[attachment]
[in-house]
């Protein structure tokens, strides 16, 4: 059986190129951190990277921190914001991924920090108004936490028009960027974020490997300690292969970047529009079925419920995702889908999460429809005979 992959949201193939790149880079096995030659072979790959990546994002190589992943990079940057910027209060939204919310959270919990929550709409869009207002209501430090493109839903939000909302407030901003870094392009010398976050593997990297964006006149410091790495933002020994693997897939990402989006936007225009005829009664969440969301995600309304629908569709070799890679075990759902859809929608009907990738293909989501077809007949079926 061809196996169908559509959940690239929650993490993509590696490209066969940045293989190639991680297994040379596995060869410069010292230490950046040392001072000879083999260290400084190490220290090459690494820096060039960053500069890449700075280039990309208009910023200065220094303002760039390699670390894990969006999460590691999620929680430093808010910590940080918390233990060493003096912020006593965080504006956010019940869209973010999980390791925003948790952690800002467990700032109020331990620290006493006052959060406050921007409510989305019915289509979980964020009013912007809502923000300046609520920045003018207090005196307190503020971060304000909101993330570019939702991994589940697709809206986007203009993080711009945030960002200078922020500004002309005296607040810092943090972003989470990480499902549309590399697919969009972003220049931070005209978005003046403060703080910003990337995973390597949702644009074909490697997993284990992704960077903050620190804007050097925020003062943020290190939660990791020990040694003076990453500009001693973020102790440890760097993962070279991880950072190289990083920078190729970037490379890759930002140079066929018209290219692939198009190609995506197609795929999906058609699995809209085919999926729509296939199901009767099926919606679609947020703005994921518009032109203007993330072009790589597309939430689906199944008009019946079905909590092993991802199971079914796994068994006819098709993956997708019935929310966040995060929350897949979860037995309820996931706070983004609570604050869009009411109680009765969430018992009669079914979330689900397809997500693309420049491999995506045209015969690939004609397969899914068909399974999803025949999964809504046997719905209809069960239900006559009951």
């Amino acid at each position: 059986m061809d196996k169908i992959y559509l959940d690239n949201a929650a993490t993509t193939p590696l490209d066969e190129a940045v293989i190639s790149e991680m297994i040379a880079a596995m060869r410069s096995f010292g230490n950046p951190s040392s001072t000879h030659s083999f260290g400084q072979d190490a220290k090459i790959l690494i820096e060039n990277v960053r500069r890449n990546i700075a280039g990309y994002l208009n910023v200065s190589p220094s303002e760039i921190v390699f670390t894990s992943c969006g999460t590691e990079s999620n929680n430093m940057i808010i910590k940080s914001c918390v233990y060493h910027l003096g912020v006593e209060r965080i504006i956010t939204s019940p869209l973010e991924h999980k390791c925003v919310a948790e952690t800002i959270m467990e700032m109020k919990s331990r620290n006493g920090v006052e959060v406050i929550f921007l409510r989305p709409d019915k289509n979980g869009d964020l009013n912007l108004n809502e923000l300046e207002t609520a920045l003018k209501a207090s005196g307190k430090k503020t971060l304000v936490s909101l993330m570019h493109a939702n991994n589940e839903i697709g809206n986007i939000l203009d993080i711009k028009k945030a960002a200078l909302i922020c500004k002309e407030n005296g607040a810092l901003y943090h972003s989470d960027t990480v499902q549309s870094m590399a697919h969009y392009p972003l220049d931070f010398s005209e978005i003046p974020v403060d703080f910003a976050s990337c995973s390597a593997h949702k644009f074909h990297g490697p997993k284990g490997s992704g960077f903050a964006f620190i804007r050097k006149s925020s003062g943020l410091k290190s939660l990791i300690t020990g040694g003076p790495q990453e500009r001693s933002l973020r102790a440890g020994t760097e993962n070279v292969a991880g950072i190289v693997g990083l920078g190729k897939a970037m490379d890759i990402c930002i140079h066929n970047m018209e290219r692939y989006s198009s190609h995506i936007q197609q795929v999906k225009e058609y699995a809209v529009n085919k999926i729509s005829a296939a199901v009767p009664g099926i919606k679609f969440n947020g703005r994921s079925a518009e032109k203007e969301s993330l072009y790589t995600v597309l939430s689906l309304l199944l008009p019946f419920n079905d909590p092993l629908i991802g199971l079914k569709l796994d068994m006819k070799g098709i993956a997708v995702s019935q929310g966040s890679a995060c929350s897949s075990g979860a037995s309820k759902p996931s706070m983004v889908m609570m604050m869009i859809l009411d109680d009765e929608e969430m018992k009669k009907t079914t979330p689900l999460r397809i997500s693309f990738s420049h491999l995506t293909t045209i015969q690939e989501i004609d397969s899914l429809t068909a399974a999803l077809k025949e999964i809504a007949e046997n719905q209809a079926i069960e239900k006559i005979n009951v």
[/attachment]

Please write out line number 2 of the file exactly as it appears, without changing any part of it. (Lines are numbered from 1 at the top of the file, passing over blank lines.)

């Protein structure tokens, strides 16, 4: 059986190129951190990277921190914001991924920090108004936490028009960027974020490997300690292969970047529009079925419920995702889908999460429809005979 992959949201193939790149880079096995030659072979790959990546994002190589992943990079940057910027209060939204919310959270919990929550709409869009207002209501430090493109839903939000909302407030901003870094392009010398976050593997990297964006006149410091790495933002020994693997897939990402989006936007225009005829009664969440969301995600309304629908569709070799890679075990759902859809929608009907990738293909989501077809007949079926 061809196996169908559509959940690239929650993490993509590696490209066969940045293989190639991680297994040379596995060869410069010292230490950046040392001072000879083999260290400084190490220290090459690494820096060039960053500069890449700075280039990309208009910023200065220094303002760039390699670390894990969006999460590691999620929680430093808010910590940080918390233990060493003096912020006593965080504006956010019940869209973010999980390791925003948790952690800002467990700032109020331990620290006493006052959060406050921007409510989305019915289509979980964020009013912007809502923000300046609520920045003018207090005196307190503020971060304000909101993330570019939702991994589940697709809206986007203009993080711009945030960002200078922020500004002309005296607040810092943090972003989470990480499902549309590399697919969009972003220049931070005209978005003046403060703080910003990337995973390597949702644009074909490697997993284990992704960077903050620190804007050097925020003062943020290190939660990791020990040694003076990453500009001693973020102790440890760097993962070279991880950072190289990083920078190729970037490379890759930002140079066929018209290219692939198009190609995506197609795929999906058609699995809209085919999926729509296939199901009767099926919606679609947020703005994921518009032109203007993330072009790589597309939430689906199944008009019946079905909590092993991802199971079914796994068994006819098709993956997708019935929310966040995060929350897949979860037995309820996931706070983004609570604050869009009411109680009765969430018992009669079914979330689900397809997500693309420049491999995506045209015969690939004609397969899914068909399974999803025949999964809504046997719905209809069960239900006559009951």